I live with several chronic health conditions, including long-term survival of kidney and breast cancers. Yet I remain an optimist who relishes the beauty of my life, even in its altered form. I don’t have an easy answer for how I do this, but I do know that I am enriched and sustained by my current relationships and the memories of earlier relationships that fill my heart with love and hope.
Every Saturday evening when I was a child, we went to visit my cousins, bumping down the red dirt country road named after the money General Lee was said to have buried there. Beginning to smell Tante Lucille’s biscuits even before the turn for her house, and eager to be hugged and kissed silly by her nine kids, my sister and I chorused, “Are we there yet?”
We always ate crusty baguettes at home. But at Tante Lucille’s, we were treated to hot, soft biscuits as big as plates and as light as cotton balls. When our stomachs were full of flaky biscuits drenched in freshly churned butter, we’d sit out back under the stars, drink sweet tea from Mason jars, and listen to Henri and Beau pick their guitars and sing about love gone wrong. We didn’t know we were building memories. We were just kids passing time while Mama and Tante Lucille visited.
My nunc, Pierre, was a good-hearted trickster, a trapper completely at home in the swamps of south Louisiana. Following his prey, he moved his family around the wetlands. I remember their house near Slidell. We had to drive around a bayou on a road that was more imaginative use of ruts than road. At the end were stacks of cages holding various sizes of alligators. Racks of muskrat pelts leaned against the house. My cousins poured helter-skelter out the door and ran alongside the car as we arrived. They greeted us by whirling us around and tumbling with us on the dirt driveway, all of us laughing with the pure joy of being alive and together. Exhausted by delight, we laid sprawled all over each other in the dirt. Then we laughed some more, just because.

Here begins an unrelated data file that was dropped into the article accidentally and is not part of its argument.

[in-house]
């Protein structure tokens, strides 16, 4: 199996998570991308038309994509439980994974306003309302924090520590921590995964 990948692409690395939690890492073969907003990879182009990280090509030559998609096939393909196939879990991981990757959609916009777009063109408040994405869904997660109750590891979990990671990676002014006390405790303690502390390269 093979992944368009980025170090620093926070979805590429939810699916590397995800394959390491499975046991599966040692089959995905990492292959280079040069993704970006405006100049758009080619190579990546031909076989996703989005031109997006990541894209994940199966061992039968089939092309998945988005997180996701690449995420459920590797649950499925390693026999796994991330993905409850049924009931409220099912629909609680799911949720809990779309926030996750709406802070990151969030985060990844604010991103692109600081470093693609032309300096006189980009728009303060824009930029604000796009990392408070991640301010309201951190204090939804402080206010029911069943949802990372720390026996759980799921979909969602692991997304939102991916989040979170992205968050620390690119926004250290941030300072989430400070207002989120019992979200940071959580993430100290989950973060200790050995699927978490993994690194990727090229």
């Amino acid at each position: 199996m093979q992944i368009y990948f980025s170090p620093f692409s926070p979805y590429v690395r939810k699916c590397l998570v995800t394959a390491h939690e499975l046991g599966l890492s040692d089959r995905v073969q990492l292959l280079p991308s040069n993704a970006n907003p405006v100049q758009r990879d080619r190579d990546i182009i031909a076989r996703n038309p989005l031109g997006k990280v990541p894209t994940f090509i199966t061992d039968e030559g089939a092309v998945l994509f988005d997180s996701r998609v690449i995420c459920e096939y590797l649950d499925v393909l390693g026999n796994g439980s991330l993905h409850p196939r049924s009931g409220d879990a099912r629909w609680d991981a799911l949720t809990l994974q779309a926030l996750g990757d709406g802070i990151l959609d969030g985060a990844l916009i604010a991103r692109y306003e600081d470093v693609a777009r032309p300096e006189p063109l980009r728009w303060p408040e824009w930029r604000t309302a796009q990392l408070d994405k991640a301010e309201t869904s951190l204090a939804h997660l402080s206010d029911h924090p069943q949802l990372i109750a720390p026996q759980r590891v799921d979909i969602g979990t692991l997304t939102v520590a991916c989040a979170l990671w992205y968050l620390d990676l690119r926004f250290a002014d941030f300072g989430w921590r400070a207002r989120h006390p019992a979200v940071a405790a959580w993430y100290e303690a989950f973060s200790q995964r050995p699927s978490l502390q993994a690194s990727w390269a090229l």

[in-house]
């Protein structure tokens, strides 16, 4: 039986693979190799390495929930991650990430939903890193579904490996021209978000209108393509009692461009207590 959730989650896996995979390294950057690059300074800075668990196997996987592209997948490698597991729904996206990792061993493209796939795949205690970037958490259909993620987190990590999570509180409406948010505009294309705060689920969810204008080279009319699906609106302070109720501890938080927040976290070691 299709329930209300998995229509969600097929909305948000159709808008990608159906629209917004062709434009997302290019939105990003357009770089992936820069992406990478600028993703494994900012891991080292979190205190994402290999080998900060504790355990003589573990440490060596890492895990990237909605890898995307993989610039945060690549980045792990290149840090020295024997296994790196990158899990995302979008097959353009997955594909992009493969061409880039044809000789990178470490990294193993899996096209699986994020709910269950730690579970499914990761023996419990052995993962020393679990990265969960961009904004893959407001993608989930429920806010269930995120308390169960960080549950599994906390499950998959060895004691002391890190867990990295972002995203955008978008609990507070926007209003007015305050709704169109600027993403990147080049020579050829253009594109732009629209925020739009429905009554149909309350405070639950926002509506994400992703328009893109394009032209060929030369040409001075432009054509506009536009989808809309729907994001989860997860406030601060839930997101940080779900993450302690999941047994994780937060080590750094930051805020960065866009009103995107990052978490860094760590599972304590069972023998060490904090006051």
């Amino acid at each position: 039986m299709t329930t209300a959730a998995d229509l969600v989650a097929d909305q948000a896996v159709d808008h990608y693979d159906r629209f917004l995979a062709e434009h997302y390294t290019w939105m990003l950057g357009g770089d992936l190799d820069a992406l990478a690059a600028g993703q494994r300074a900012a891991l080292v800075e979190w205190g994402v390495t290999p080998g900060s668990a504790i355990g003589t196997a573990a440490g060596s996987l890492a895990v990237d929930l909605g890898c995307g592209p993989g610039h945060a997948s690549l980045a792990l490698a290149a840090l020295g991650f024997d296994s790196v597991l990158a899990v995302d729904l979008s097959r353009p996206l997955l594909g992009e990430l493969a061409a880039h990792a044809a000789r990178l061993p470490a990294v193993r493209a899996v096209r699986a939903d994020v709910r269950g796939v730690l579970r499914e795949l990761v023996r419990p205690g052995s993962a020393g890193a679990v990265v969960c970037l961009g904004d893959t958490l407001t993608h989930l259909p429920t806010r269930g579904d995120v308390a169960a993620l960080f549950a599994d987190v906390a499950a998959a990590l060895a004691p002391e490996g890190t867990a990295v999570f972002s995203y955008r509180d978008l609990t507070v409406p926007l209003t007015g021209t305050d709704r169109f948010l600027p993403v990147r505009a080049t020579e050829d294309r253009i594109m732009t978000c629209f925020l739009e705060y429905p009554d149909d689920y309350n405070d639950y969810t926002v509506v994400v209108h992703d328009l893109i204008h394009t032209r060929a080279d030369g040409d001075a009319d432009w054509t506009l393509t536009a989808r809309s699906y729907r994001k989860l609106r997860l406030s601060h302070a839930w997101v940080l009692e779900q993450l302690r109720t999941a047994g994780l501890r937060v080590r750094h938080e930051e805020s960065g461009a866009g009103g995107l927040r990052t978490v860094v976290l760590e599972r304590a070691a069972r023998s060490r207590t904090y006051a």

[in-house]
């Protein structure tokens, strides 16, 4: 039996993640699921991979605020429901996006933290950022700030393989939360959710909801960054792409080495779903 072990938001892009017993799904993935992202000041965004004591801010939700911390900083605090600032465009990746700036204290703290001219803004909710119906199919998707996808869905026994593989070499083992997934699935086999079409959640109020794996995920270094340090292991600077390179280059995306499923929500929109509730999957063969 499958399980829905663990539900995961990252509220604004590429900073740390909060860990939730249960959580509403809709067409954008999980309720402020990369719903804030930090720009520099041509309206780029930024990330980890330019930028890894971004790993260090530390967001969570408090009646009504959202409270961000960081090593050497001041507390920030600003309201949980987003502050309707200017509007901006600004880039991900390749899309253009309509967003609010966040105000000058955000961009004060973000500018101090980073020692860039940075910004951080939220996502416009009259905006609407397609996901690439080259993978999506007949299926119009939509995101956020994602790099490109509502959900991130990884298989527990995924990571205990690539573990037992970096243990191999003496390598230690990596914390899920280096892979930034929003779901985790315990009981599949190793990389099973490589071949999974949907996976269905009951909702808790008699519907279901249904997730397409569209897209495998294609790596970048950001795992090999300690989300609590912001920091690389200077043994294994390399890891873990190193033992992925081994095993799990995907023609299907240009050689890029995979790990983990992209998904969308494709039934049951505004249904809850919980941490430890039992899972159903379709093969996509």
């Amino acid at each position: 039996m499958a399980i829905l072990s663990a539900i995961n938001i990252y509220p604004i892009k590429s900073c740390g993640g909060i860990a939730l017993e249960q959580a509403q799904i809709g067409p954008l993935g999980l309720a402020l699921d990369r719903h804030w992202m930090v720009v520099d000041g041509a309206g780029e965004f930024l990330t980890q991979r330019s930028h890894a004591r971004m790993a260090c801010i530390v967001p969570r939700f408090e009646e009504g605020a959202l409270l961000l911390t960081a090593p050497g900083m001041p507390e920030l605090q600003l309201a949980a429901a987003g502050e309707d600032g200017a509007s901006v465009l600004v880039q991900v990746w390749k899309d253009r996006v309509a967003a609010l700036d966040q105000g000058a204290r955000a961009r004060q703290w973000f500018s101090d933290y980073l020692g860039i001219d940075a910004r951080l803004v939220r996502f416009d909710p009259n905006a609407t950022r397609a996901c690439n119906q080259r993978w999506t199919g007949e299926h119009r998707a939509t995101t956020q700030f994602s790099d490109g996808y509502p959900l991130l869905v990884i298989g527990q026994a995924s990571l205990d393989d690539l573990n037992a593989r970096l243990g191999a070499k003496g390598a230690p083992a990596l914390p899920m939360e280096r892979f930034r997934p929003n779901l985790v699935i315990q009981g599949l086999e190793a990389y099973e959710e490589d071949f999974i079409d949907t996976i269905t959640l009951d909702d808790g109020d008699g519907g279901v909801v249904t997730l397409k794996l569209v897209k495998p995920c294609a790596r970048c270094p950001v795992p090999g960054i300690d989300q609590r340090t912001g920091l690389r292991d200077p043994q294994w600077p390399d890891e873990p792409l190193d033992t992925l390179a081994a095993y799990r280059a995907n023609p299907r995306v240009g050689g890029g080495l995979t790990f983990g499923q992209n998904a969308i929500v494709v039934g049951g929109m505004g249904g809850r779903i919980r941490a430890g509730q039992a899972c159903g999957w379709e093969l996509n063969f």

Inside, standing at the stove, was sweet Tante Lucille, unruffled by all of life’s demands and surprises. Her calm wrapped itself around her rambunctious children and restless husband in a cloud of love.
I believe the commune in community is what gives meaning and depth to my life. It is the people who I love and who love me who give me reason to continue when life seems too overwhelming, or I can’t imagine having to face one more surgery or treatment. Then, I remember or am touched by someone I love, and it is all not only worthwhile, but it is also a gift.
As a little girl, I would sometimes go to work with my daddy. I’d stand rubbing my sleepy eyes while Mama dressed me in a starched pinafore and plaited my long blond hair. Then Daddy and I would cross Lake Pontchartrain in the pitch-dark predawn to memorable adventure. Once in New Orleans, Daddy strolled while I skipped and danced down Decatur Street to the Morning Call coffee stand for café au lait and beignets before he would start work. Small communings like these with my father or with Tante Lucille’s family fill my heart with life-sustaining memories.
Each moment of life is a gift of unique beauty. Sometimes the gift is evident. Sometimes it is wrapped in weird paper, such as my cancer diagnoses. But it is always a gift.
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